Temporary suspension of US immigration: what you need to know



Canada Publication April 24, 2020 - 5 PM ET

Below is a summary of President Trump’s executive order signed on April 22 to temporarily suspend immigration to the US to protect the jobs of US citizens in light of COVID-19.

(Full text of proclamation.)

Who is affected by proclamation?

The proclamation came into effect on April 23 at 11:59 p.m. (ET) and will be in force for 60 days (but may be extended as necessary). It suspends the entry of any individual seeking to enter the US as an immigrant who: 

  • Is outside the United States on the effective date of the proclamation; 
  • Does not have a valid immigrant visa on the effective date (i.e., green card has not been approved yet); and
  • Does not have a valid official travel document (such as a transportation letter, boarding foil, or advance parole document) on the effective date, or issued on any date thereafter that permits travel to the United States to seek entry or admission. 

In other words, the proclamation will not affect those who are in the US, nor will it affect pending green card applications at USCIS. If an individual is outside the US on the effective day and is waiting for an immigrant visa to be issued, he or she will have to wait at least 60 days longer, unless he or she qualifies for one of the exemptions listed below.  


The following categories are exempted from the proclamation and will not have their entry into the US as new immigrants suspended for 60 days: 

1. Lawful permanent residents (i.e., green card holders) 

2. Individuals and their spouses and children seeking to enter the US on an immigrant visa as a physician, nurse, or other healthcare professional to perform work essential to combatting, recovering from, or otherwise alleviating the effects of the COVID-19 outbreak (as determined by the secretaries of state and Department of Homeland Security (DHS), or their respective designees)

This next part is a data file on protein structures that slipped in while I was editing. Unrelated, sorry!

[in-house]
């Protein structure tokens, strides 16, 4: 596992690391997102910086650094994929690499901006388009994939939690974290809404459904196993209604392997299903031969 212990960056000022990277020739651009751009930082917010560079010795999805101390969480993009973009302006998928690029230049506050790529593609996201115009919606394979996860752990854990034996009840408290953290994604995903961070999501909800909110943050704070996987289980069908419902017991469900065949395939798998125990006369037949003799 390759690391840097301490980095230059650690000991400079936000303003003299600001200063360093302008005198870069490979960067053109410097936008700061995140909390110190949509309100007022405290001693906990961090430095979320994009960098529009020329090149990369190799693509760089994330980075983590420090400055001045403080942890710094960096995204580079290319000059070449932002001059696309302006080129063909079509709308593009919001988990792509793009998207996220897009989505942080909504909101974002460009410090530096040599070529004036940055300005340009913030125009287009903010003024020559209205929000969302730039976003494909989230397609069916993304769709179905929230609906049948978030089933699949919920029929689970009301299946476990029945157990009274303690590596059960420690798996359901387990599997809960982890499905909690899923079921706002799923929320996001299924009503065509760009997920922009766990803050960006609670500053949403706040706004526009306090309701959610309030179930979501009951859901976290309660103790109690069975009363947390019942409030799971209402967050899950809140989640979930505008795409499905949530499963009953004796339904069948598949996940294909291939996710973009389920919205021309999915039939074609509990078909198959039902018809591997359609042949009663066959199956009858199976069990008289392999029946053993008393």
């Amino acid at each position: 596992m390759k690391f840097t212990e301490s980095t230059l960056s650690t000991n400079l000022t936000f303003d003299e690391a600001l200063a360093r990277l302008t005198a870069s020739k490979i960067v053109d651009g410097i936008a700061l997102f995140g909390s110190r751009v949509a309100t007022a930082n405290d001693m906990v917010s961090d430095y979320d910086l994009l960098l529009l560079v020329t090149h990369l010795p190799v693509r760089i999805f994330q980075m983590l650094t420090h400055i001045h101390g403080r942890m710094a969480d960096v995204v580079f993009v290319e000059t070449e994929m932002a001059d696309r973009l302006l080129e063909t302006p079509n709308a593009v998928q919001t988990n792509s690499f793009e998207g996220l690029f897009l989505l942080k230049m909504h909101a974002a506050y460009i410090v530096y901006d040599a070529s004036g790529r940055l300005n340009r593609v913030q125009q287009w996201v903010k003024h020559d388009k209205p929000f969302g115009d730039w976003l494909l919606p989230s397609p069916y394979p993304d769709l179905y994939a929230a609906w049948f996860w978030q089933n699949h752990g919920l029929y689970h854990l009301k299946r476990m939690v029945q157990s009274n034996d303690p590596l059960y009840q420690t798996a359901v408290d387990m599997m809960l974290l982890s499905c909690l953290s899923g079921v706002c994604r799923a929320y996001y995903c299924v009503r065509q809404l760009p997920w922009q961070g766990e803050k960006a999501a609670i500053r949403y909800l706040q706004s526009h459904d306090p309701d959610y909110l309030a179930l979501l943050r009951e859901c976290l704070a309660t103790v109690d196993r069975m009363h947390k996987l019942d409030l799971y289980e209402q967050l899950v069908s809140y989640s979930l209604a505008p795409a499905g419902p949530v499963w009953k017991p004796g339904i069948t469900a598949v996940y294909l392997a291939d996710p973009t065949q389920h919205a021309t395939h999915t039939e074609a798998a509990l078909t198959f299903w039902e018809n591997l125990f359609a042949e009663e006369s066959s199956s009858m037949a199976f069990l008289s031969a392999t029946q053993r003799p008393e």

3. Individuals applying for a visa to enter the US pursuant to the EB-5 immigrant investor visa program 

4. Spouses of US citizens 

5. Children of US citizens under the age of 21 and prospective adoptees seeking to enter on an IR-4 or IH-4 visa 

6. Individuals who would further important US law enforcement objectives (as determined by the secretaries of DHS and state based on the recommendation of the Attorney General (AG), or their respective designees) 

7. Members of the US Armed Forces and their spouses and children 

8. Individuals and their spouses or children eligible for special immigrant visas as an Afghan or Iraqi translator/interpreter or US government employee (SI or SQ classification) 

9. Individuals whose entry would be in the national interest (as determined by the secretaries of state and DHS, or their respective designees). 

Non-immigrant visa holders are not included in the proclamation, but…

Non-immigrant visa holders are not included by the proclamation, so anyone with a US work visa or study visa,  whether inside or outside the US when the proclamation goes into effect, will not be affected.

That said, the proclamation requires that within 30 days of the effective date, the secretaries of labor and DHS, in consultation with the secretary of state, review non-immigrant programs and recommend to President Trump other appropriate measures to stimulate the US economy and ensure “the prioritization, hiring and employment” of US workers. 

In other words, it is possible that within 30 days, another proclamation will be issued that will suspend certain non-immigrant visa programs, such as H-1B, L-1, and E visas.  


The proclamation expires on June 22, 2020, at 11:59 p.m., 60 days from its effective date, and may be continued as necessary. Within 50 days from the effective date, the secretary of DHS shall, in consultation with the secretaries of state and labor, recommend whether President Trump should continue or modify the proclamation. 

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